MLLib: Mahout has clearly lost traction and currently we do not have “the” library for machine learning on big data or on the JVM. MLLib tries to fill this void specially for engineers that are not familiar with the theory behind machine learning but would like to include predictive features in their projects. However, the team is aware that the number of algorithms available is still limited, there are some rough edges and the documentation can be improved. (See: Mesos: Spark originally started as a support tool for Mesos. The project is very actively developed and companies such as Twitter and Apple rely on it (as highlighted by Paco Nathan in the comments section). However, many of the original contributors are now at Databricks focused on other tasks. For some projects it might be ideal, but it is clear that now YARN has more momentum and that is a good combination specially if it is being used together with Hadoop. (See:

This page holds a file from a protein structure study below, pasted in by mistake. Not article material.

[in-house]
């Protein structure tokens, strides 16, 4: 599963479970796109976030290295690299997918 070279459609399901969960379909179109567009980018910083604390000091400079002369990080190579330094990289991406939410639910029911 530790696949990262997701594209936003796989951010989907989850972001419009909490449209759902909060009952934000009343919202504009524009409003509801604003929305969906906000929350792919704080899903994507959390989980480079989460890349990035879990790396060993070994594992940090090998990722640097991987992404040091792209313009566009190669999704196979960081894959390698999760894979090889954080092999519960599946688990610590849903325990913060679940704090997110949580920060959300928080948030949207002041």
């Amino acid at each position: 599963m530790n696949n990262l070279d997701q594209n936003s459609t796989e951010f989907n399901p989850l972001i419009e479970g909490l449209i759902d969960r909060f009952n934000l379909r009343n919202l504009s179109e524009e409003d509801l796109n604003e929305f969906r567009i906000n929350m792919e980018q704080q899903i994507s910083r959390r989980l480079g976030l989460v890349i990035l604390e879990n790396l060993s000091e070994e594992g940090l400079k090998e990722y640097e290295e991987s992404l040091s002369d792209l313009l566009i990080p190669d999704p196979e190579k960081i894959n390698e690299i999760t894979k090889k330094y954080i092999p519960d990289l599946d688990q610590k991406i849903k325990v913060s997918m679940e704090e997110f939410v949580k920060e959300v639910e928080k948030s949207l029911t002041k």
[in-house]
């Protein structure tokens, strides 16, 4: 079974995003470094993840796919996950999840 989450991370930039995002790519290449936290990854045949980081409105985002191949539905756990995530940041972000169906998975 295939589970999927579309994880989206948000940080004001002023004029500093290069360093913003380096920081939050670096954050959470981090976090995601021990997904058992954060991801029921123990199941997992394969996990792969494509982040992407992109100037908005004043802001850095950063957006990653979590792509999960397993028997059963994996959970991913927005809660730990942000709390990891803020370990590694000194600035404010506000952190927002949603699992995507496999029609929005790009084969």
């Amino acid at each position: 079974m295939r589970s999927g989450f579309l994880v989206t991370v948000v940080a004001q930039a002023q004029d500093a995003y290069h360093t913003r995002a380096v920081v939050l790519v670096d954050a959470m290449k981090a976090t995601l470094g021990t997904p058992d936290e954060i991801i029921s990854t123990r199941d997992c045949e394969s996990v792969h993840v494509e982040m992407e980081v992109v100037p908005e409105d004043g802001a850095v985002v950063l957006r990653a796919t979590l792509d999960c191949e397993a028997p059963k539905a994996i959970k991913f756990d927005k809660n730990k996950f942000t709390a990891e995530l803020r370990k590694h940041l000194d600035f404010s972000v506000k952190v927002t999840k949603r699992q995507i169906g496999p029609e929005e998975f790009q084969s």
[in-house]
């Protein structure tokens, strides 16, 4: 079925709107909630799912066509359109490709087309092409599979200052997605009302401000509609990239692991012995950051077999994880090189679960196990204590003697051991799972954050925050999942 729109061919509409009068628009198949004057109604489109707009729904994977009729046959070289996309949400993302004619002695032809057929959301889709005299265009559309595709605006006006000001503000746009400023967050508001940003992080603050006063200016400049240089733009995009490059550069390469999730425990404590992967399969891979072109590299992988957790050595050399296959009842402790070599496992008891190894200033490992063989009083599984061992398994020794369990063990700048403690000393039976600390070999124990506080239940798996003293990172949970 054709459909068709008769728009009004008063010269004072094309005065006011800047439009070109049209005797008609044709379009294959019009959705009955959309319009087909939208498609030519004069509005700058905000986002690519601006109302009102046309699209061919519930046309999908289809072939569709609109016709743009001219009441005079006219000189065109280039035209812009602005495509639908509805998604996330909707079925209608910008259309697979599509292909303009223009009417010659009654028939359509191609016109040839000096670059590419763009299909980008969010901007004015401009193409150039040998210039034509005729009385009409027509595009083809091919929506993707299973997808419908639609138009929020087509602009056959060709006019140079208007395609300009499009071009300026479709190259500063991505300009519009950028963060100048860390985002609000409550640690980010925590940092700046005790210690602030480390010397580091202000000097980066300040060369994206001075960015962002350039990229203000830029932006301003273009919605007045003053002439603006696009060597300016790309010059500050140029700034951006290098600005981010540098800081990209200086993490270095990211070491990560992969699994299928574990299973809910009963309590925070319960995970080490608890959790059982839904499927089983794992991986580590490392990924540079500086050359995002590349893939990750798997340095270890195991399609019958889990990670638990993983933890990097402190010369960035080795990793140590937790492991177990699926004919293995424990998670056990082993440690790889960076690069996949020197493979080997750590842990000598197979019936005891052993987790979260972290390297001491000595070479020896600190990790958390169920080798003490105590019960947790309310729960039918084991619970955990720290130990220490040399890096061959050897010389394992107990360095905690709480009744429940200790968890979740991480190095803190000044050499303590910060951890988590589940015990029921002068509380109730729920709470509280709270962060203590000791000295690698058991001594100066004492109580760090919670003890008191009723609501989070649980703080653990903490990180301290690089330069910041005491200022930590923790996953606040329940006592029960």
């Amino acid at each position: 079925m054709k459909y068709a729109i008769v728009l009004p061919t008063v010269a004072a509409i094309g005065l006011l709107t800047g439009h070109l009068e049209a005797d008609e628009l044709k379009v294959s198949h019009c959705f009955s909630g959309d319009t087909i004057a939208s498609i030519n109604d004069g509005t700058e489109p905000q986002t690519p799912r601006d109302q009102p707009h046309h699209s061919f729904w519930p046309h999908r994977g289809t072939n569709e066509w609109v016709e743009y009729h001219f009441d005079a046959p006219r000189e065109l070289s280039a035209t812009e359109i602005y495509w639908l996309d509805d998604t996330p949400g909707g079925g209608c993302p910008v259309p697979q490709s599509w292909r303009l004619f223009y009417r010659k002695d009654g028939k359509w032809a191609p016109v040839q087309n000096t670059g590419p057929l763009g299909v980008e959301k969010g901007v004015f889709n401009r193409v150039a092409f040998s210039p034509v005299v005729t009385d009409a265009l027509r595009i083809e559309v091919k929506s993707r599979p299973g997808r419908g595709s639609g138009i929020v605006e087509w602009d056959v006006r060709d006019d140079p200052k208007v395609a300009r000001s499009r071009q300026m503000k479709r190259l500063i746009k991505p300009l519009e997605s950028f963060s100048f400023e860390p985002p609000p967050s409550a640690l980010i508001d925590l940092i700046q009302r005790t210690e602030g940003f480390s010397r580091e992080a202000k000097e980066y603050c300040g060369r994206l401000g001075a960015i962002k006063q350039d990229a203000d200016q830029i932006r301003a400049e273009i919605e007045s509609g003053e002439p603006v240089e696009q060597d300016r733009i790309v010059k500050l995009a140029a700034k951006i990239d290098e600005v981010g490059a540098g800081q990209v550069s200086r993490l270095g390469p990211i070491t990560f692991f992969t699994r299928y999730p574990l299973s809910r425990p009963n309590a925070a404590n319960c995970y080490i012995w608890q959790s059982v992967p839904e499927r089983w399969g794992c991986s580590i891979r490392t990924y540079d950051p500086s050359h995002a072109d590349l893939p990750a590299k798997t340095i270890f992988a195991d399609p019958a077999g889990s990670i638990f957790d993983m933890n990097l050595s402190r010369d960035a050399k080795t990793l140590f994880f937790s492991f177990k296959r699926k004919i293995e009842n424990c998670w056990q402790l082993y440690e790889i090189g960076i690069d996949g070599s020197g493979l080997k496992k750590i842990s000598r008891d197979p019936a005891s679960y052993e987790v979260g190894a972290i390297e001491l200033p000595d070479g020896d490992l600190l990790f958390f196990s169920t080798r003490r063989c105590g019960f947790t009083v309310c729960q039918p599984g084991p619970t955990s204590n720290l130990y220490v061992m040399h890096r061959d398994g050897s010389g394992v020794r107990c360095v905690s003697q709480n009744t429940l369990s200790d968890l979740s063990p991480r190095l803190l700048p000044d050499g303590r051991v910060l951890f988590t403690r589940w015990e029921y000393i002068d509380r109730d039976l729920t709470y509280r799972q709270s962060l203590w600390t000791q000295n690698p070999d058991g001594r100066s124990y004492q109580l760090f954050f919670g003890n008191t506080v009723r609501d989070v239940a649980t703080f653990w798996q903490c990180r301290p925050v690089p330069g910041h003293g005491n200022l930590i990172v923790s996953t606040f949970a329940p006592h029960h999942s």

Tachyon: Some attendants wanted to know the relation between Tachyon and Spark. Spark is bundled with Tachyon. Both projects came originally from Amplab, the laboratory in Berkeley where Spark was originally conceived. But Tachyon is a separate project and not directly related to Spark. Moreover, Databricks does not work with it. Yet, external contributors are trying to do integration with spark. (See: ) Project Tungsten: It is a major optimisation project. It consists of three main initiatives: Memory management and binary processing, cache-aware computation and code generation. We can expect to see the first results already in Spark 1.4. (See: Language support: Spark can be run in Java, Scala and Python. This year R will be included. It is also expected that PySpark will become more mature. Some companies are using PySpark in production but many others still feel that the API is still lacking. Due to differences in programming paradigms, it is not possible to expect that all APIs will have exactly the same functionalities and features. In addition, performance will vary across languages. Reality is that a basic knowledge of Scala is necessary to make fully use and optimise Spark. Certification: Currently provided by O’Reilly, the Apache Spark certification is an important area of attention at Databricks. Most likely they will create more specialised certifications (e.g. with a focus on devops) and the existing one will be updated soon to reflect the recent changes and new features. The current certification has a focus on the inner details of Spark core and is a good way to demonstrate a solid understanding of the technology powering Spark. (See: In conclusion, although the Spark ecosystem is growing very fast and is now one of the biggest names in the cluster computing ecosystem, both speakers and attendants agreed that Hadoop and its ecosystem is not going anywhere. Both technologies are production-ready and being used by hundreds of companies worldwide. Competition is healthy and data engineers and data scientists a-like should choose the right tool for the job.